Grief is a natural response when a loved one dies. How you grieve depends on your personality, your life experiences, the nature of your loss and your coping style. While there is no right or wrong way to grieve, there are healthy ways to cope and survive the pain and find your new normal as you continue on your life’s journey.
Here are important ways to cope:
Your casualty assistance officer serves as a liaison between you and the service branch. Make the most of your relationship with your CAO. He or she understands the military environment and is aware of available support from various resources. Assigned exclusively to you for an indefinite period of time — until you determine that assistance is no longer needed — your CAO helps with the funeral and burial, initial compensation and survivor benefits.
Sharing your grief with others in similar situations or with a trained professional can be healing. Contact a military and family life counselor through your installation’s Military and Family Support Center or via a Veterans Affairs bereavement counseling center. Look into military survivor support organizations listed in “The Days Ahead” or check out bereavement camps, seminars and retreats designed to help you move forward in your grief journey. Military OneSource can help you access grief support organizations for your children and locate resources in your area.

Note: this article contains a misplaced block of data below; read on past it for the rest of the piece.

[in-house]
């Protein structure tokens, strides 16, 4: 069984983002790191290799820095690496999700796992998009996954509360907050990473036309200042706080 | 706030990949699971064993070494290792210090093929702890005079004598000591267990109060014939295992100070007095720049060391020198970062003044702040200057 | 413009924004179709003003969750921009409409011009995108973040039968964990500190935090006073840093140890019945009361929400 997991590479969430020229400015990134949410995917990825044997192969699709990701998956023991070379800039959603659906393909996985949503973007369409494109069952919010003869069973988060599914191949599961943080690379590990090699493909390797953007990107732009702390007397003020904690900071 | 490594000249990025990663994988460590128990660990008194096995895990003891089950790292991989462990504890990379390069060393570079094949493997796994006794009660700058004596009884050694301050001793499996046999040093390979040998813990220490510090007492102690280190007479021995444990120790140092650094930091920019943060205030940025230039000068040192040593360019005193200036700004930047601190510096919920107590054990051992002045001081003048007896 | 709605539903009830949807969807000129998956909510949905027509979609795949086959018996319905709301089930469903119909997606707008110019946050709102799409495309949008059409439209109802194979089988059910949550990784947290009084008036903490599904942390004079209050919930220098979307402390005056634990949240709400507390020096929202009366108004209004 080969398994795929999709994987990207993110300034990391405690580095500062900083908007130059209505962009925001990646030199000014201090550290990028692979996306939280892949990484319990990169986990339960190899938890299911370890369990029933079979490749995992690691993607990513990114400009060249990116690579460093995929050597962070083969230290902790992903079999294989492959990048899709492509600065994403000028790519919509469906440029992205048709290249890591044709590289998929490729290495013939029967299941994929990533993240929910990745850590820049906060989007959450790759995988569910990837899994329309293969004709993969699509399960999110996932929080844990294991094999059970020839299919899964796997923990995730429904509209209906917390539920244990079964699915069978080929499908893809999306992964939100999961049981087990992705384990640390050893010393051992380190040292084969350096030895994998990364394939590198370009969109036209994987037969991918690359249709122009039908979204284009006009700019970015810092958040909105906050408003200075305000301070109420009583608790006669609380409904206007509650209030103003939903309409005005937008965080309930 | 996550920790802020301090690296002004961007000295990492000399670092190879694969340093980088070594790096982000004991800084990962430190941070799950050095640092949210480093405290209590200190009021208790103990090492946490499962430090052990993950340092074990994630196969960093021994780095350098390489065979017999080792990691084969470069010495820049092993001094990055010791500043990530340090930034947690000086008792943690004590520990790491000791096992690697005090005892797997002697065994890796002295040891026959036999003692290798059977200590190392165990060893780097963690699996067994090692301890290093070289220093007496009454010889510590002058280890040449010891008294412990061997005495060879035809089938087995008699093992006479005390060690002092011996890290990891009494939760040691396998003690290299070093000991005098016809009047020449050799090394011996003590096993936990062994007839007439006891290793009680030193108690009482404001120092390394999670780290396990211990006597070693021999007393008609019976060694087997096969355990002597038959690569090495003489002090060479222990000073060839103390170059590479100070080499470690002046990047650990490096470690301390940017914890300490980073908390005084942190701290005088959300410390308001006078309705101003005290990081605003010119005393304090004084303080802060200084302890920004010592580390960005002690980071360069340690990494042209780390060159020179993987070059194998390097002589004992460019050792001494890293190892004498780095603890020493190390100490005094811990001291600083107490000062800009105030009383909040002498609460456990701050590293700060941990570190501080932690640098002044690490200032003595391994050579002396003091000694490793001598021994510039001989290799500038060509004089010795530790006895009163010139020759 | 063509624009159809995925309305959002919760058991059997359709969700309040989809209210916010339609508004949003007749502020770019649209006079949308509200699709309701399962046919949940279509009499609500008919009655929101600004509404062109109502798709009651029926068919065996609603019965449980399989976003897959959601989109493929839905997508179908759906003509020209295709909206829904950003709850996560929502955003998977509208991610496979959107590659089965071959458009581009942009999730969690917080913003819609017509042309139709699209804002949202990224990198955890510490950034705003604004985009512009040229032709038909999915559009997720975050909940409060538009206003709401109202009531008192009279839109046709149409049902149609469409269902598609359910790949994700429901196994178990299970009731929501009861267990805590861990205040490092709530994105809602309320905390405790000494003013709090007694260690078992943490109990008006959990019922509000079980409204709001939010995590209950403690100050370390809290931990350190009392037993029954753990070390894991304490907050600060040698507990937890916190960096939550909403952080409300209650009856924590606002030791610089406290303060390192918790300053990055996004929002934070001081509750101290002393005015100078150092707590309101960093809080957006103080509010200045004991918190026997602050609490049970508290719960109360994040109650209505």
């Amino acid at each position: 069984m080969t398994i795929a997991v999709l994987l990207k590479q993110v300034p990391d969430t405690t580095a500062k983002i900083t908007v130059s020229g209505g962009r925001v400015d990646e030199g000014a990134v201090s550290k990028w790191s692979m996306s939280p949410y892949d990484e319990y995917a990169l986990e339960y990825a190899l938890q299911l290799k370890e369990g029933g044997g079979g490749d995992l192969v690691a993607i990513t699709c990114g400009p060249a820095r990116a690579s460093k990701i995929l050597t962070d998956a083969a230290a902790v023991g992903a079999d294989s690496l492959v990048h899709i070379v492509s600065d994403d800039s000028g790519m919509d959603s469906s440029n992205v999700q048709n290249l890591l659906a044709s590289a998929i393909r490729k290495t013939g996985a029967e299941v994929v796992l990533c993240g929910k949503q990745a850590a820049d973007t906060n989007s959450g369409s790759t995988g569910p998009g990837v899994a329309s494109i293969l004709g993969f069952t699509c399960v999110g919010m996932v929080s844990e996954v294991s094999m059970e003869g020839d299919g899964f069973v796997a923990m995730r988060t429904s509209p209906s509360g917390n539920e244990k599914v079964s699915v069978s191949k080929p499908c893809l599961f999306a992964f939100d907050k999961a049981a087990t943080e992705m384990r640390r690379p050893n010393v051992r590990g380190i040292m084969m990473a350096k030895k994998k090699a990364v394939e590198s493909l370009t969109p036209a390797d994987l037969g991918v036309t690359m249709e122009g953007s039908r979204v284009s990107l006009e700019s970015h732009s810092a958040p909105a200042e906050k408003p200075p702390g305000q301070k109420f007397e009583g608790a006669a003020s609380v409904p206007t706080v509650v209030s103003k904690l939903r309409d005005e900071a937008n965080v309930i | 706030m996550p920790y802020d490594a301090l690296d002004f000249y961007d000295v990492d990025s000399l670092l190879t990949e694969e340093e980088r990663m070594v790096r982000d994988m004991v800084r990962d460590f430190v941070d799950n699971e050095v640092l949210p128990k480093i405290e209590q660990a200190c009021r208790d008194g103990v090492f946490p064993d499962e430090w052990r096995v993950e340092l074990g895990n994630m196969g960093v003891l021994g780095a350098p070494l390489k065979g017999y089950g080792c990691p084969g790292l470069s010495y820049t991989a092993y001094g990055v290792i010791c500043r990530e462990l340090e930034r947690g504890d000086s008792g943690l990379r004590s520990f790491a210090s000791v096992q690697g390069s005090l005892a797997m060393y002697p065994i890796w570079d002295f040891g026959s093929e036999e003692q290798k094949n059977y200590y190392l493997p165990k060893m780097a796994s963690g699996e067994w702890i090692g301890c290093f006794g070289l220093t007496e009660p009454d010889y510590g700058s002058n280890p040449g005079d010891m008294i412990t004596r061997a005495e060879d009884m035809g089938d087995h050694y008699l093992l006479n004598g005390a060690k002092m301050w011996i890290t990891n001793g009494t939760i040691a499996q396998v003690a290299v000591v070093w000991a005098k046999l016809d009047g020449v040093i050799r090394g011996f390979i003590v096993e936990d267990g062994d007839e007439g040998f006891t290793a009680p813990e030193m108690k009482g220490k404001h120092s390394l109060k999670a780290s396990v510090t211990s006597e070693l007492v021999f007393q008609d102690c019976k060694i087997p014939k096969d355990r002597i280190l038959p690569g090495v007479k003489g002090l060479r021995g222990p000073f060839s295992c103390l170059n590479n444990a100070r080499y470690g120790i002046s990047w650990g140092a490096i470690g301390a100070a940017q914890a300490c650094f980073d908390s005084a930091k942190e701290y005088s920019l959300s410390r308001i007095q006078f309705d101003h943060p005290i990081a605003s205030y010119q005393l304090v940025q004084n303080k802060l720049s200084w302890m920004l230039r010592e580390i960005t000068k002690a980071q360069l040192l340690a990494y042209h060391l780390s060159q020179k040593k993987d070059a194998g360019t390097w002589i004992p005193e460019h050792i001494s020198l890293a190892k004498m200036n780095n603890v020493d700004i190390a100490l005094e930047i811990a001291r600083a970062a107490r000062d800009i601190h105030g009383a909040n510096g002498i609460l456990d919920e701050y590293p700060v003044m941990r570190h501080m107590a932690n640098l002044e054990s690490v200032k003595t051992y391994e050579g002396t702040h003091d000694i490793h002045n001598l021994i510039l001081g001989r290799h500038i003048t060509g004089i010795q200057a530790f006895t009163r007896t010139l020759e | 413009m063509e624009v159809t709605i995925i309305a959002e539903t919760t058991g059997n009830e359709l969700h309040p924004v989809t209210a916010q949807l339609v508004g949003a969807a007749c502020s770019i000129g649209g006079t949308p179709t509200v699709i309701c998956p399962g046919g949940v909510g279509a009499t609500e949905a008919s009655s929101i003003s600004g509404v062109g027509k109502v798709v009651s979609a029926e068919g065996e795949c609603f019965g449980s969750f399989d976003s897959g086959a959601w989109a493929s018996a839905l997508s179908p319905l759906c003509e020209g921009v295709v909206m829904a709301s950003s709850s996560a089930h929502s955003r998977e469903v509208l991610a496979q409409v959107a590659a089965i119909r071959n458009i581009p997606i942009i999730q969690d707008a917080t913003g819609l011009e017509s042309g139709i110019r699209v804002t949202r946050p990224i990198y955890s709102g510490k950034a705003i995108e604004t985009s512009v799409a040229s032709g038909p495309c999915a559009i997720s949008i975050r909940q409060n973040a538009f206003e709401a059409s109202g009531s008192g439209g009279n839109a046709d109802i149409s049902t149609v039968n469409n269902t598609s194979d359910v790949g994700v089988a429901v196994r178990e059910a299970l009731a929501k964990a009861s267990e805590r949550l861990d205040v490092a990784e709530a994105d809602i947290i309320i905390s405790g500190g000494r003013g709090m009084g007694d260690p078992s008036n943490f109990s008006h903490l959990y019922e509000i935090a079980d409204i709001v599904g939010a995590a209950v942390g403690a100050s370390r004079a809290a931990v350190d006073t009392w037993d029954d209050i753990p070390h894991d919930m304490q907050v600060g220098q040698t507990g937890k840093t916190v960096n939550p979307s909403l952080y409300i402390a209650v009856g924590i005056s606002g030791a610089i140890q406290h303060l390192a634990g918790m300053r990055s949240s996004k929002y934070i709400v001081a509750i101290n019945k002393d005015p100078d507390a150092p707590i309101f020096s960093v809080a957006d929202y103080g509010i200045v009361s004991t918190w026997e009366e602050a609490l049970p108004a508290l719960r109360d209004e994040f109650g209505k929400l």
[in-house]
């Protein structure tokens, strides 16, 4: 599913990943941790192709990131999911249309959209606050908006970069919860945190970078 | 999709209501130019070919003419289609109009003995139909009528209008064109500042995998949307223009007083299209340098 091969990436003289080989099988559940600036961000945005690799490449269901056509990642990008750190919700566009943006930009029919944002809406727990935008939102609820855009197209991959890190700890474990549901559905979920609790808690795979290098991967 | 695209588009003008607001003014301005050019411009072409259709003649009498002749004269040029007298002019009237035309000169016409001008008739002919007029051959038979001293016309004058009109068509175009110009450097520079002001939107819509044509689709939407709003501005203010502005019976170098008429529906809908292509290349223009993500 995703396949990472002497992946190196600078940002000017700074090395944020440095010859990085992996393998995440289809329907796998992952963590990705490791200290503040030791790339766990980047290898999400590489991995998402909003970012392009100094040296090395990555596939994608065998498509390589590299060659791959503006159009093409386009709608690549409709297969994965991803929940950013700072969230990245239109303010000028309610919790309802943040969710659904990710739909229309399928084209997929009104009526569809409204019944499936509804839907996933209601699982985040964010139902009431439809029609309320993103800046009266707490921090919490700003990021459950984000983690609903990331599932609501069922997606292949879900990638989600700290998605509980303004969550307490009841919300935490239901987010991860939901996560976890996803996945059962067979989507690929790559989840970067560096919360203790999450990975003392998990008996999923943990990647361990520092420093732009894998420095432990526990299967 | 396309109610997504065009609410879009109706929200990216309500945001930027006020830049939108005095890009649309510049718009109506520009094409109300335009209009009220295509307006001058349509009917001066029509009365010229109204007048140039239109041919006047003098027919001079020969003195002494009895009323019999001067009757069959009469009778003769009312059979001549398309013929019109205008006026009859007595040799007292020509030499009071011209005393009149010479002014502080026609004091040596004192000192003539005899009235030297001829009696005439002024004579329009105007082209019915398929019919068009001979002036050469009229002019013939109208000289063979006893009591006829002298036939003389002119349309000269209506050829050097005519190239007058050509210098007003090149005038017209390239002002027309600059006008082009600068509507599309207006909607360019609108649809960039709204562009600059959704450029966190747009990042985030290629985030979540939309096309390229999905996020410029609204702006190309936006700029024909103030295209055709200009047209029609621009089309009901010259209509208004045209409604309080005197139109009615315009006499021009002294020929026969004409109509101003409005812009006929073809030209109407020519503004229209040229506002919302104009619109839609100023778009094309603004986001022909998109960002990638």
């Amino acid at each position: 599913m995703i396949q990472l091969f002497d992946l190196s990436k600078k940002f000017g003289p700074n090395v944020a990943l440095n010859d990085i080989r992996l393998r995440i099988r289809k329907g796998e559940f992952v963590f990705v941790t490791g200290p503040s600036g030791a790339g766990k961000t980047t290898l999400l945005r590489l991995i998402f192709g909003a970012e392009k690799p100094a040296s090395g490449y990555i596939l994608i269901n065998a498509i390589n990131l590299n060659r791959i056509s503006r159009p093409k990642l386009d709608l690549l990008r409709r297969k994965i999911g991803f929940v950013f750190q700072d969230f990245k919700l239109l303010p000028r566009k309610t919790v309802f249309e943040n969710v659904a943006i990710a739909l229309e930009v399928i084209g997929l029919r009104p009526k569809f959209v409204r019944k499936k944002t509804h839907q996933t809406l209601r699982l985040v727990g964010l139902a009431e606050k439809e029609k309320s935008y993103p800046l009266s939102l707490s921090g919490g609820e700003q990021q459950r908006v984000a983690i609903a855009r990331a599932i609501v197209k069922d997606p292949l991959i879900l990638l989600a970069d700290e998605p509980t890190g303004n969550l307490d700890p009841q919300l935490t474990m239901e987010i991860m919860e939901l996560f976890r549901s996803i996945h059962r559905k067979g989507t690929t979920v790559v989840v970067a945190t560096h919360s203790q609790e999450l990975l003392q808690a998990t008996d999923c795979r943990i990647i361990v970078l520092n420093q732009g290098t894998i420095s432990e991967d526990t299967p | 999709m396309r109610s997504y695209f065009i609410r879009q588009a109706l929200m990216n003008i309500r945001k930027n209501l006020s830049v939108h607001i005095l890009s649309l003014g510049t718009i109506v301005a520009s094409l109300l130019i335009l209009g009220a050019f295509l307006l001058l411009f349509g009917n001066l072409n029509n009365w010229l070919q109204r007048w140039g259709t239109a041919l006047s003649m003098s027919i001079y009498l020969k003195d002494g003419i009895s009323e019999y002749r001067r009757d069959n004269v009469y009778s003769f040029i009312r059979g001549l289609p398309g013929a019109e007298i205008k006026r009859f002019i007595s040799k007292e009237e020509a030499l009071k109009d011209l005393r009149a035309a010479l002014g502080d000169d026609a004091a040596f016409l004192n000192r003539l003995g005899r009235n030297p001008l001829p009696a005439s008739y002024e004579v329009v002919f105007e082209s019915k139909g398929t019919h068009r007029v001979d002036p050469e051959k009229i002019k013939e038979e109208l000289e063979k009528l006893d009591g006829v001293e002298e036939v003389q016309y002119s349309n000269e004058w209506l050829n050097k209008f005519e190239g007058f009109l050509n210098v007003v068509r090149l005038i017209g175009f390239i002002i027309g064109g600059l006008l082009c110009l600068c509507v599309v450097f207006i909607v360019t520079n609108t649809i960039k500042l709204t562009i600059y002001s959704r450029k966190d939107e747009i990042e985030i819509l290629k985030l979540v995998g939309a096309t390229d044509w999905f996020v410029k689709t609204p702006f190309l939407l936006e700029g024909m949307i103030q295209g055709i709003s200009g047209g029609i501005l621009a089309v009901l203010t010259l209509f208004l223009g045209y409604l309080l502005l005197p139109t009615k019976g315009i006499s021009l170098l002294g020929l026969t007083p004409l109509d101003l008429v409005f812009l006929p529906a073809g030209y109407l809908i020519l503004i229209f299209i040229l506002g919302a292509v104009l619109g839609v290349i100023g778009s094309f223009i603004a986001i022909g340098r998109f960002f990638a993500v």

Denial, anger, bargaining, depression and acceptance are known as the “five stages of grief.” Not everyone who grieves will go through all these stages and those who do may not experience the stages in order. Sometimes there is a circling back to certain stages and sometimes stages can occur at the same time. Still, being familiar with these five stages can help you make sense of your emotions.
Grief has no expiration date. The time it takes for the pain to lessen is different for everyone. Taking brief breaks from your grief will help you avoid fixating on your loss and inspire you to see a life beyond sadness. It is important to try to move past the guilt of having fun, and look for activities to distract you for a short while, such as reading a book, learning something new or planning a trip.